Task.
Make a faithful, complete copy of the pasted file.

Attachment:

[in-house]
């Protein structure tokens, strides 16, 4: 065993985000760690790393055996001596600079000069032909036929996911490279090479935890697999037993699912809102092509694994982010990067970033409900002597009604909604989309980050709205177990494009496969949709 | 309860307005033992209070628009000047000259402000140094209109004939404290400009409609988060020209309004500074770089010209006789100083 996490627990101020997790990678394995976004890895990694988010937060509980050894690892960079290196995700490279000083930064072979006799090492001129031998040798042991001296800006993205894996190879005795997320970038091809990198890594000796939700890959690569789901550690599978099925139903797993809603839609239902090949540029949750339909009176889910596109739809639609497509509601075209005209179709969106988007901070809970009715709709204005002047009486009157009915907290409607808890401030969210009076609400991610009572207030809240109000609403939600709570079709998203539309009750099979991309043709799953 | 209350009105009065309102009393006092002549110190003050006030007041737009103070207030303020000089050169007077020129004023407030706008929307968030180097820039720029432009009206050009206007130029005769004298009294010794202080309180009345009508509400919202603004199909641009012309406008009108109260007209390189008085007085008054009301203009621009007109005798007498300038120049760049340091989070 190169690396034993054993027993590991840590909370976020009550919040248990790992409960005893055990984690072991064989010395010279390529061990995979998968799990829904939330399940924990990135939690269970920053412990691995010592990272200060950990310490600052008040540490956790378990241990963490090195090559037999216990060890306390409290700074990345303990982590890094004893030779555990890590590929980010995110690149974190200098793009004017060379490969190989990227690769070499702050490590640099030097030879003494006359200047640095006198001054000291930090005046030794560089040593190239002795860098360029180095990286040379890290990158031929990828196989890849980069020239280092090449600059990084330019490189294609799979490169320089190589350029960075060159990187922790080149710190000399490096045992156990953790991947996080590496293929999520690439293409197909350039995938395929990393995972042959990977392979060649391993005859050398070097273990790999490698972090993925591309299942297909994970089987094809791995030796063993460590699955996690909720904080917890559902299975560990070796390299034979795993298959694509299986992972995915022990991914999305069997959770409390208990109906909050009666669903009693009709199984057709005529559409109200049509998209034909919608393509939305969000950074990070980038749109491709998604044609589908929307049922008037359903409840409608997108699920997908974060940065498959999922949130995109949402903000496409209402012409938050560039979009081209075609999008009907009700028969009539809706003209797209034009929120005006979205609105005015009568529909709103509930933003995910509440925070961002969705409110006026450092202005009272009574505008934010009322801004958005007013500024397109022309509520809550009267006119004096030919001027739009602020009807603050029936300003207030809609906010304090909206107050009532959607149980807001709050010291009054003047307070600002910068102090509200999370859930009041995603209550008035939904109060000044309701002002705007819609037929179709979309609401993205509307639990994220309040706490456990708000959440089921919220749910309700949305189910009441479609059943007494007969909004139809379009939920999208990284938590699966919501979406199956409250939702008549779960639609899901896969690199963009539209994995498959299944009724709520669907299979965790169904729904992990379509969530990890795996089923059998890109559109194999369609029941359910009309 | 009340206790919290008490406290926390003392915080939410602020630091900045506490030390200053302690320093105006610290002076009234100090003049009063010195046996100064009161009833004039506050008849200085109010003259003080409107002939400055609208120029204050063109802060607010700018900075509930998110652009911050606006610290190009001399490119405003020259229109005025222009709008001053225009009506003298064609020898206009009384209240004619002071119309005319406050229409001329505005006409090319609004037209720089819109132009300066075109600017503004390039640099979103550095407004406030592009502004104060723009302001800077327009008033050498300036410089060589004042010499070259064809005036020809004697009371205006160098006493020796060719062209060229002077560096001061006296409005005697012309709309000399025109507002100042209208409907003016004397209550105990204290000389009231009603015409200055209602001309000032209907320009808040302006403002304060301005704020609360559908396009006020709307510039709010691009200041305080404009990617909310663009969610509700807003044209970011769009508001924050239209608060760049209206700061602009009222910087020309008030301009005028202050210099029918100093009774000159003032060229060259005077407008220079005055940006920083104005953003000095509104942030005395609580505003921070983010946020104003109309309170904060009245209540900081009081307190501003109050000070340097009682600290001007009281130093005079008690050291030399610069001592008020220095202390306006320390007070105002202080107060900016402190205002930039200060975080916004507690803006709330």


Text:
[in-house]
């Protein structure tokens, strides 16, 4: 065993985000760690790393055996001596600079000069032909036929996911490279090479935890697999037993699912809102092509694994982010990067970033409900002597009604909604989309980050709205177990494009496969949709 | 309860307005033992209070628009000047000259402000140094209109004939404290400009409609988060020209309004500074770089010209006789100083 996490627990101020997790990678394995976004890895990694988010937060509980050894690892960079290196995700490279000083930064072979006799090492001129031998040798042991001296800006993205894996190879005795997320970038091809990198890594000796939700890959690569789901550690599978099925139903797993809603839609239902090949540029949750339909009176889910596109739809639609497509509601075209005209179709969106988007901070809970009715709709204005002047009486009157009915907290409607808890401030969210009076609400991610009572207030809240109000609403939600709570079709998203539309009750099979991309043709799953 | 209350009105009065309102009393006092002549110190003050006030007041737009103070207030303020000089050169007077020129004023407030706008929307968030180097820039720029432009009206050009206007130029005769004298009294010794202080309180009345009508509400919202603004199909641009012309406008009108109260007209390189008085007085008054009301203009621009007109005798007498300038120049760049340091989070 190169690396034993054993027993590991840590909370976020009550919040248990790992409960005893055990984690072991064989010395010279390529061990995979998968799990829904939330399940924990990135939690269970920053412990691995010592990272200060950990310490600052008040540490956790378990241990963490090195090559037999216990060890306390409290700074990345303990982590890094004893030779555990890590590929980010995110690149974190200098793009004017060379490969190989990227690769070499702050490590640099030097030879003494006359200047640095006198001054000291930090005046030794560089040593190239002795860098360029180095990286040379890290990158031929990828196989890849980069020239280092090449600059990084330019490189294609799979490169320089190589350029960075060159990187922790080149710190000399490096045992156990953790991947996080590496293929999520690439293409197909350039995938395929990393995972042959990977392979060649391993005859050398070097273990790999490698972090993925591309299942297909994970089987094809791995030796063993460590699955996690909720904080917890559902299975560990070796390299034979795993298959694509299986992972995915022990991914999305069997959770409390208990109906909050009666669903009693009709199984057709005529559409109200049509998209034909919608393509939305969000950074990070980038749109491709998604044609589908929307049922008037359903409840409608997108699920997908974060940065498959999922949130995109949402903000496409209402012409938050560039979009081209075609999008009907009700028969009539809706003209797209034009929120005006979205609105005015009568529909709103509930933003995910509440925070961002969705409110006026450092202005009272009574505008934010009322801004958005007013500024397109022309509520809550009267006119004096030919001027739009602020009807603050029936300003207030809609906010304090909206107050009532959607149980807001709050010291009054003047307070600002910068102090509200999370859930009041995603209550008035939904109060000044309701002002705007819609037929179709979309609401993205509307639990994220309040706490456990708000959440089921919220749910309700949305189910009441479609059943007494007969909004139809379009939920999208990284938590699966919501979406199956409250939702008549779960639609899901896969690199963009539209994995498959299944009724709520669907299979965790169904729904992990379509969530990890795996089923059998890109559109194999369609029941359910009309 | 009340206790919290008490406290926390003392915080939410602020630091900045506490030390200053302690320093105006610290002076009234100090003049009063010195046996100064009161009833004039506050008849200085109010003259003080409107002939400055609208120029204050063109802060607010700018900075509930998110652009911050606006610290190009001399490119405003020259229109005025222009709008001053225009009506003298064609020898206009009384209240004619002071119309005319406050229409001329505005006409090319609004037209720089819109132009300066075109600017503004390039640099979103550095407004406030592009502004104060723009302001800077327009008033050498300036410089060589004042010499070259064809005036020809004697009371205006160098006493020796060719062209060229002077560096001061006296409005005697012309709309000399025109507002100042209208409907003016004397209550105990204290000389009231009603015409200055209602001309000032209907320009808040302006403002304060301005704020609360559908396009006020709307510039709010691009200041305080404009990617909310663009969610509700807003044209970011769009508001924050239209608060760049209206700061602009009222910087020309008030301009005028202050210099029918100093009774000159003032060229060259005077407008220079005055940006920083104005953003000095509104942030005395609580505003921070983010946020104003109309309170904060009245209540900081009081307190501003109050000070340097009682600290001007009281130093005079008690050291030399610069001592008020220095202390306006320390007070105002202080107060900016402190205002930039200060975080916004507690803006709330």